In the latest feature for Gamasutra sister educational site Game Career Guide
, Blair Cooper, a graduate student at the Savannah College of Art and Design, confronts the term "gaymer," which is used to describe lesbian, gay, bisexual, and transgendered (LGBT) gamers.
In this excerpt, Cooper wonders if, despite the fact that the number of 'gaymer' community sites has been growing quickly over the past year, there are still some uncomfortable with the label:
"In a recent online discussion, some LGBT people expressed their discomfort with “gaymer.” After all, it does construct a straight-gay binary that leaves no room for in-between space, fluidity, or alternate identities. The potential for exclusion is great. Furthermore, “gaymer” is also used derogatorily. UrbanDictionary.com, a site dedicated to slang, lists five definitions for “gaymer” and three of them reveal that it’s meant as an insult. It’s no surprise then that some people dislike “gaymer.”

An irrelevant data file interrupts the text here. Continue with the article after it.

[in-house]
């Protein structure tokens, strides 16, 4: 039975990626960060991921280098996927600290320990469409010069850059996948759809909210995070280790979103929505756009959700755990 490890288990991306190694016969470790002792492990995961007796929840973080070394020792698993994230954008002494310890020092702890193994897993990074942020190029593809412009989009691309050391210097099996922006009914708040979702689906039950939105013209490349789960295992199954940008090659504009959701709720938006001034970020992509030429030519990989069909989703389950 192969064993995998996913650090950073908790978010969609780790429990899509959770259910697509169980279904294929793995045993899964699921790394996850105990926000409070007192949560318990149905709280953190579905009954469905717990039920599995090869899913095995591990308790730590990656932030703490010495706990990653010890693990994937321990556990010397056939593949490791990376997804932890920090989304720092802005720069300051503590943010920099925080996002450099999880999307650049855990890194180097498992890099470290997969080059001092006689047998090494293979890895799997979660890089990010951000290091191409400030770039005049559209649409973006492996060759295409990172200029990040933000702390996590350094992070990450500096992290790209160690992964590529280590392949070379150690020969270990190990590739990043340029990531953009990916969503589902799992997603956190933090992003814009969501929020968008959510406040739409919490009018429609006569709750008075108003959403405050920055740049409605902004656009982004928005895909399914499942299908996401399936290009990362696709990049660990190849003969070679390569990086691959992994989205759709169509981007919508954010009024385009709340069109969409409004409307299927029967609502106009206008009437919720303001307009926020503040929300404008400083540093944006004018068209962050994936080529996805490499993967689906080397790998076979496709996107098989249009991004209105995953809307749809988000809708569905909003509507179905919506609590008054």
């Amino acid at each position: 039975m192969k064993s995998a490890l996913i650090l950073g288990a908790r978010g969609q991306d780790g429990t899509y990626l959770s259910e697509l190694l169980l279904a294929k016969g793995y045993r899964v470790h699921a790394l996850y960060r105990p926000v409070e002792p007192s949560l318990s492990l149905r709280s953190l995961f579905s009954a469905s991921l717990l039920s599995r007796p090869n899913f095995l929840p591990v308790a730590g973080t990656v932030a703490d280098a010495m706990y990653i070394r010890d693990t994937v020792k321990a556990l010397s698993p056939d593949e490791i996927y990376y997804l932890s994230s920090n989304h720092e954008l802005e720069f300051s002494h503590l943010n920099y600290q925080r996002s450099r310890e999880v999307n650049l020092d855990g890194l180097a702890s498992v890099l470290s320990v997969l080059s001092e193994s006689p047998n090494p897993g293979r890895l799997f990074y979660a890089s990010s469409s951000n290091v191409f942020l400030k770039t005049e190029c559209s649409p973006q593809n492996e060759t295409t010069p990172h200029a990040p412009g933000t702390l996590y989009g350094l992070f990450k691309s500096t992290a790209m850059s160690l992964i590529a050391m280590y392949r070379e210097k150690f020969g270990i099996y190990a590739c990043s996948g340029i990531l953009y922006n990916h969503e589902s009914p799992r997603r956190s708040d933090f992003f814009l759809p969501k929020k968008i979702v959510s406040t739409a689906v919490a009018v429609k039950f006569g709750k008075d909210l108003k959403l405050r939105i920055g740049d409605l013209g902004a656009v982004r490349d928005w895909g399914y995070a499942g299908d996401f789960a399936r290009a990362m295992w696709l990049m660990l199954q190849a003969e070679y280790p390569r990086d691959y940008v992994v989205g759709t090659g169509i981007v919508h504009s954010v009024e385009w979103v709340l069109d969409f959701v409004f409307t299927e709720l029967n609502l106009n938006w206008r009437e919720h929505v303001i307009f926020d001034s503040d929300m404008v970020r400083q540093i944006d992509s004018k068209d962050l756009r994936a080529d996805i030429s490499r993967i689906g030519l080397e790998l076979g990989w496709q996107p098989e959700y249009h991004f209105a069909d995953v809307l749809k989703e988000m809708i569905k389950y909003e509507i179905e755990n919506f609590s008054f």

“Gaymer” raises other interesting issues regarding identity. The modification of “gamer” implies that LGBT gamers are somehow different than their straight counterparts. Applying the concept behind “gay gamer” to similar phrases underscores the difference: Do female law students aspire to be “women lawyers?” Does an African American programmer wish to be labeled just that: an “African American programmer?” Isn’t the former simply a future lawyer and the latter a programmer?”
You can now read the full Game Career Guide feature
with more Cooper on the origins and the issues surrounding the LGBT gaming community (no registration required, please feel free to link to this column from external websites).